So looking ahead, you made clear the next showdown is going to be about keeping the government running. But what are the chances of that government shutdown? That's certainly something nobody wants at the end of the month.
BASH: It is something nobody wants, and that was one of the most interesting things, I think, that did come out of yesterday's meeting, maybe the only productive thing that came out of yesterday's meeting, Fredricka, which is we heard similar statements from the president and from the House Speaker, saying that they simply do not want a government shutdown.
So they're determined to figure out a way to make that work. But as you just heard from the piece, there definitely are some details that they have to work out to make that happen. We're going to see as soon as next week the House move a piece of legislation to keep the government running.
The question is can they bridge the differences that they have with Senate Democrats. But sources that I talked to in Senate Democratic leadership late yesterday said that the signal that they got from the president was figure it out, fix it; we don't even want to go there on this government shutdown.
WHITFIELD: All right. Dana Bash, thanks so much. We'll chat with you again in a few minutes.
Meantime, there are a lot of myths and rumors about these spending cuts, and a lot of viewers are actually writing in with their questions.
So our Tom Foreman is in Washington with some answers, or at least you're entertaining a lot of the questions.
What are people asking you, Tom? TOM FOREMAN, CNN CORRESPONDENT: Yes, Fred. A lot of terrific questions, really; I've been very impressed with the questions people have asked.
Sun Devil Sal (ph) asks, "Isn't it true that the sequester forces a cut in the rate of growth? Government is still spending more than last year."
That's 90 percent correct. The actions we're talking about right now are an actual cut to the budgets of the affected agencies, or at least most of them. I haven't gone through every single line so I don't know what they requested for this year compared to last year.
But federal spending in all these categories combined will be less this year. However, for the next nine years of this deal, the sequester will only slow the rate of growth.
So if, for example, a department expects a 6 percent increase, they may only get a 3 percent increase, but it will still be an increase. It's an important point to many of our viewers out there and one that we should make. A cut in Washington is not always the same as you might think a cut would be.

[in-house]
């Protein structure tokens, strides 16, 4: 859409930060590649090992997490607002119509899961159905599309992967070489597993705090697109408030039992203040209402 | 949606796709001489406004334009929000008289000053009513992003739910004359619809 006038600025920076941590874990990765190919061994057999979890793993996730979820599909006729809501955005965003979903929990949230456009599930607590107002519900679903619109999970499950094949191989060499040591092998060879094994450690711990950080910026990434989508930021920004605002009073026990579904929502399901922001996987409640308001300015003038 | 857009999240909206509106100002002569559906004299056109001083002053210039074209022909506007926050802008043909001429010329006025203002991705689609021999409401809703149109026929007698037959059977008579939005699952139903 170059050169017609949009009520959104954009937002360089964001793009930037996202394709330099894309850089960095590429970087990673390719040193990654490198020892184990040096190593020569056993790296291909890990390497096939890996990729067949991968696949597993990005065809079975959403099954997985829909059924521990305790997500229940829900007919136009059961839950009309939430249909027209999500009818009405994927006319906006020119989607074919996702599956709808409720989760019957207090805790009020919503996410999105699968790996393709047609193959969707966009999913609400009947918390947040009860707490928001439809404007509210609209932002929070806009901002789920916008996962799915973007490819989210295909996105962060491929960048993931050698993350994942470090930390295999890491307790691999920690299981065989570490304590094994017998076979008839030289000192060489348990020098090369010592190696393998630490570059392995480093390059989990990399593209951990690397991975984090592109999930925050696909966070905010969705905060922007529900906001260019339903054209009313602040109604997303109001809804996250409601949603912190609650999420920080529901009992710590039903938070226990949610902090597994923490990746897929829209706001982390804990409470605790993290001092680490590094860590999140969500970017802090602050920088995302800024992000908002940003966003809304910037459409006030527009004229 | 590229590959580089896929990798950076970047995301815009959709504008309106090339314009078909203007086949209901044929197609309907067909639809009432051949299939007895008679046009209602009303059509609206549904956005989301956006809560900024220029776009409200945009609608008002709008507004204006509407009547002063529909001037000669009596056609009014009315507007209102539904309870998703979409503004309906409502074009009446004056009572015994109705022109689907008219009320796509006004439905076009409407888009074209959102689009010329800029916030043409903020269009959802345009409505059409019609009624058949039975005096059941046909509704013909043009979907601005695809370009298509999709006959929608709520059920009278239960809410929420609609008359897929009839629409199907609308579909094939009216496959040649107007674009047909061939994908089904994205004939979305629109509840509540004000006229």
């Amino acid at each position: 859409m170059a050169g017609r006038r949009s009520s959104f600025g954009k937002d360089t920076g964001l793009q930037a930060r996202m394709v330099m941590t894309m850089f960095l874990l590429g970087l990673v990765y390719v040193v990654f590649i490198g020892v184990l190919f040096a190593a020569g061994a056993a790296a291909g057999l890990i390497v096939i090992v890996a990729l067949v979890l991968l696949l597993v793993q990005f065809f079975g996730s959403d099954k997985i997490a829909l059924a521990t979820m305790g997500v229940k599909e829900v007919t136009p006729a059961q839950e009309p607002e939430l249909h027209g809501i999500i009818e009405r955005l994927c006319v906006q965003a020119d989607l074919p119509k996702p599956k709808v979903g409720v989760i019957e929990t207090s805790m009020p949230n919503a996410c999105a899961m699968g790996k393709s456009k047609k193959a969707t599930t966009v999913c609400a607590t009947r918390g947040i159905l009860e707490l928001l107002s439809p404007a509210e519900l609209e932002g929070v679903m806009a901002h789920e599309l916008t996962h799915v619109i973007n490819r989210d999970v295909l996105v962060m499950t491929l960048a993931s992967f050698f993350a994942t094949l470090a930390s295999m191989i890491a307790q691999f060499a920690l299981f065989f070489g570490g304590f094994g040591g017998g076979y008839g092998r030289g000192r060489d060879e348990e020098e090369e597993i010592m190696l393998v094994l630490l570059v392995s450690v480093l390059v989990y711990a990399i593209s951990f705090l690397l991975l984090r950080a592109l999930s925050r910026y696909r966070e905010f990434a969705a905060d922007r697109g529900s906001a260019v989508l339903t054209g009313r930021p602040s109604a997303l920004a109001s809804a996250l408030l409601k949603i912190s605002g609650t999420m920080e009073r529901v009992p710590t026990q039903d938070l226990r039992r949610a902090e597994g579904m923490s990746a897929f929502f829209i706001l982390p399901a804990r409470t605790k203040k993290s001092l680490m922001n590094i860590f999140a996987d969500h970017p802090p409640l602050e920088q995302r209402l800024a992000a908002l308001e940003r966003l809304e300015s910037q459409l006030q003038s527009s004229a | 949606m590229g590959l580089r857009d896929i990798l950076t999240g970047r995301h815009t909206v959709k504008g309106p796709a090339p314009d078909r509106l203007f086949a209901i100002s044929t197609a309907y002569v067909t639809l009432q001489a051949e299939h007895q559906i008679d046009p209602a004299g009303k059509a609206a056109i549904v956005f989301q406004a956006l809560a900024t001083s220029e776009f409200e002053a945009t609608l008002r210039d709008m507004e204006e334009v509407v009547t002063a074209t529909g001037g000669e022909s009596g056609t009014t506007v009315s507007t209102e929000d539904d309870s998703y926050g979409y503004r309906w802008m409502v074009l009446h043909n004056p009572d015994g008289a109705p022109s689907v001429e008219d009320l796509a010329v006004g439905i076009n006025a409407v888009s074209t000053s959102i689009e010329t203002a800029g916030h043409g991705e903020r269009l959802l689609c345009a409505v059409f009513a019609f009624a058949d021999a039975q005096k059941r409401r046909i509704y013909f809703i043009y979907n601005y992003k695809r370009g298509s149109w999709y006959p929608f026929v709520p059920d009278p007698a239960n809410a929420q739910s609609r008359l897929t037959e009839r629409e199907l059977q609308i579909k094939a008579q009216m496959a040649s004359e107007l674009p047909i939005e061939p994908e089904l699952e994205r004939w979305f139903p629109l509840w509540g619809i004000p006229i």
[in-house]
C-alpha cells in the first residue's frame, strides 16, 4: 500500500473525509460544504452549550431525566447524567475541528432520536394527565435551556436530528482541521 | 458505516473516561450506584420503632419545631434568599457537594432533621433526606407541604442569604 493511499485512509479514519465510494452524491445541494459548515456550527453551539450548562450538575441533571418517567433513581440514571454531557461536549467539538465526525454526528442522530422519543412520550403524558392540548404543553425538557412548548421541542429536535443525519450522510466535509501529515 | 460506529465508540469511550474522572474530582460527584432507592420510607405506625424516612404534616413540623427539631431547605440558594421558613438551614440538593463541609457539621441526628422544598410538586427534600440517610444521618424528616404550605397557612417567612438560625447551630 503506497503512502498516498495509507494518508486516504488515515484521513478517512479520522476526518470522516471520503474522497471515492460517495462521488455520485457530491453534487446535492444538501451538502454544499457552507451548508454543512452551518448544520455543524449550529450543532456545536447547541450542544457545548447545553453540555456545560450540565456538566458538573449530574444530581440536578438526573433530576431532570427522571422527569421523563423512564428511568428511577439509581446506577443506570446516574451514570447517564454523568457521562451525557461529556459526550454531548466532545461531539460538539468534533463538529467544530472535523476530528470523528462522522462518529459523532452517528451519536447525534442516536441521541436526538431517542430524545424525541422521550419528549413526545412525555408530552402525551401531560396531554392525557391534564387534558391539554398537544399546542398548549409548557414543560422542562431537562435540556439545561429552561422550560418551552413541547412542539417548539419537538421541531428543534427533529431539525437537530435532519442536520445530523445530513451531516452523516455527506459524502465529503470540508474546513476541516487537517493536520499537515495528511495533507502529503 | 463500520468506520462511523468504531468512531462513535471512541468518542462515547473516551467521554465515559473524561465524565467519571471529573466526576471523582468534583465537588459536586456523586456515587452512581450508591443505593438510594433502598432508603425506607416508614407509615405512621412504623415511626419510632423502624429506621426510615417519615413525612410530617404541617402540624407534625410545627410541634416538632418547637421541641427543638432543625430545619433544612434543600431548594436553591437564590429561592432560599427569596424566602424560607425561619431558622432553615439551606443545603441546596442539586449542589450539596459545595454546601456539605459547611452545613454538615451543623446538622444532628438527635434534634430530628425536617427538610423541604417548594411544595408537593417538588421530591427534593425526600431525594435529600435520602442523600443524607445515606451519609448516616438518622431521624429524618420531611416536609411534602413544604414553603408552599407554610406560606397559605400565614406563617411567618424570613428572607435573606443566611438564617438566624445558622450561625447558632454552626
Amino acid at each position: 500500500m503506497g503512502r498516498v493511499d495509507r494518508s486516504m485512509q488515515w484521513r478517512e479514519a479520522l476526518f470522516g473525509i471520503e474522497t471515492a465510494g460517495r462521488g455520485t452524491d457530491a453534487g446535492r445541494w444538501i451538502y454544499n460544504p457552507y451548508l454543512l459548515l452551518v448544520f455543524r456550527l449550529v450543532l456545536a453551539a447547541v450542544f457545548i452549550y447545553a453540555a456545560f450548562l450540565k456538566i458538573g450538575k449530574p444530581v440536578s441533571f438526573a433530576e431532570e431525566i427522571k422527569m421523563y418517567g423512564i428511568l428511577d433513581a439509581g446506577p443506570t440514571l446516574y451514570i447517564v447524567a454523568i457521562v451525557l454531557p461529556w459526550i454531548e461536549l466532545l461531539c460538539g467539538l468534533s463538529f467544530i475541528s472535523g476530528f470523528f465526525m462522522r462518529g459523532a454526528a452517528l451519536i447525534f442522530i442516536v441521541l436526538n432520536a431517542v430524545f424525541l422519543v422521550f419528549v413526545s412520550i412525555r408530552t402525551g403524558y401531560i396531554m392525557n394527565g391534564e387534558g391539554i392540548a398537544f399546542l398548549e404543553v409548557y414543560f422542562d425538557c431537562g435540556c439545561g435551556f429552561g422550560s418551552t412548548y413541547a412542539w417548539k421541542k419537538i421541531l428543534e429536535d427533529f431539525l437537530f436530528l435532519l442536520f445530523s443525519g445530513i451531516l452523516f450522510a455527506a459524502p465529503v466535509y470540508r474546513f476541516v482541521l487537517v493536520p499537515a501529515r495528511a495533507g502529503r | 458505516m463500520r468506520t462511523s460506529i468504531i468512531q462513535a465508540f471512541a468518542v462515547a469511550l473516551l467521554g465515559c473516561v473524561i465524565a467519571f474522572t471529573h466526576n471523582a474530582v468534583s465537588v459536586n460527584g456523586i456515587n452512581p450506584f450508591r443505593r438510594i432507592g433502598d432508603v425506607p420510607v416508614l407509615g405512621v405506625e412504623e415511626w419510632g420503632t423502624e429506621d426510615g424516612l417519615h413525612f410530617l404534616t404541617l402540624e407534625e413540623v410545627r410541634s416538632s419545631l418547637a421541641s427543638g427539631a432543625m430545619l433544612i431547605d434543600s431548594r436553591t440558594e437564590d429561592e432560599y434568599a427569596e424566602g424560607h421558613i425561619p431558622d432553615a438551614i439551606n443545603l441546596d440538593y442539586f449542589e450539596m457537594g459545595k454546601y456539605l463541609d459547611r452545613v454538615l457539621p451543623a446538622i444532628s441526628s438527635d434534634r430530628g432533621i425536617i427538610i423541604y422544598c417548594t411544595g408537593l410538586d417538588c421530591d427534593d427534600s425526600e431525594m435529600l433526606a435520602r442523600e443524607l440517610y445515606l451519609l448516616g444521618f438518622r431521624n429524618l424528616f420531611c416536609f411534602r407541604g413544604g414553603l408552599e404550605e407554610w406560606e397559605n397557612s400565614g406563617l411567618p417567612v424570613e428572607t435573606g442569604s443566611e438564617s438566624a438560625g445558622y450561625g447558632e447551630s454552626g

JBZ Mama (ph) tweeted to ask, "Do these spending cuts include the president and Congress and their security?"
Yes and no. Yes, both the Capitol police and Secret Service budgets are being cut 5 percent, but there will that affect security for Congress and the president? No, probably not. You saw Dana's report a moment ago, talking about what's happening with the police up at the Capitol.
The Secret Service helps with counterfeiting and fraud cases that take care of visiting dignitaries' embassies; in other words, there are many, many other places they, too, can and likely will absorb the cuts before there's any reduction in the president's protection.
Mike Y 1056 (ph) -- and Mike (ph), I got to tell you, your handle sounds a little bit like a tax form, asks, "What about mail delivery? Will there be Saturday delivery?" The Postal Service has said it needs to cut Saturday deliveries to save money. Some industry groups and congressional types say they don't want that to happen; they are fighting back.
But this has nothing to do with the sequester. I can understand why you might think it does, but it doesn't. The Postal Service does not use taxpayer money. It's funded by its own revenues, which have been in trouble for a long time because of the rise of e-mail.
And finally, Kaneek (ph) tweets a question we keep hearing over and over again, "Why are not congressional salaries being cut?"
Weirdly enough, congressional salaries can't be cut because of a protection that was put in a long time ago for us as taxpayers.
Fred, you may know about this, but this is fascinating to me. The 27th Amendment says a change in congressional salaries can only be enacted for the next Congress. So for example, Fred, if you and I were in Congress, we can't give a raise to ourselves. We can give it to the next Congress. That was put there because they didn't want Congress members giving themselves big raises, rewarding themselves financially.
WHITFIELD: Yes. And they don't want the financial incentive, right, to serve the people.
FOREMAN: Yes, and amendment also, though, it makes it impossible for them to take cuts right now, even though some of them have said they voluntarily want to.
WHITFIELD: Fascinating stuff. All right, well, there are still lots of questions, Tom, and some of our folks here on staff will also have some answers, Ali Velshi among them. Dana Bash is going to be back as I promised earlier. And Jim Acosta will be joining us. We'll have a little panel discussion on the impact and the politics of these forced spending cuts.
And accused killer Jodi Arias broke down in tears on the stand. But is it the prosecutor's behavior that may change this trial? Our legal guys weigh in next.
WHITFIELD: The forced spending cuts are under way, but not everyone will be impacted immediately. If you live near military installations or if your family relies on federally funded child care, you will feel it over the next seven months or so.
(BEGIN VIDEO CLIP)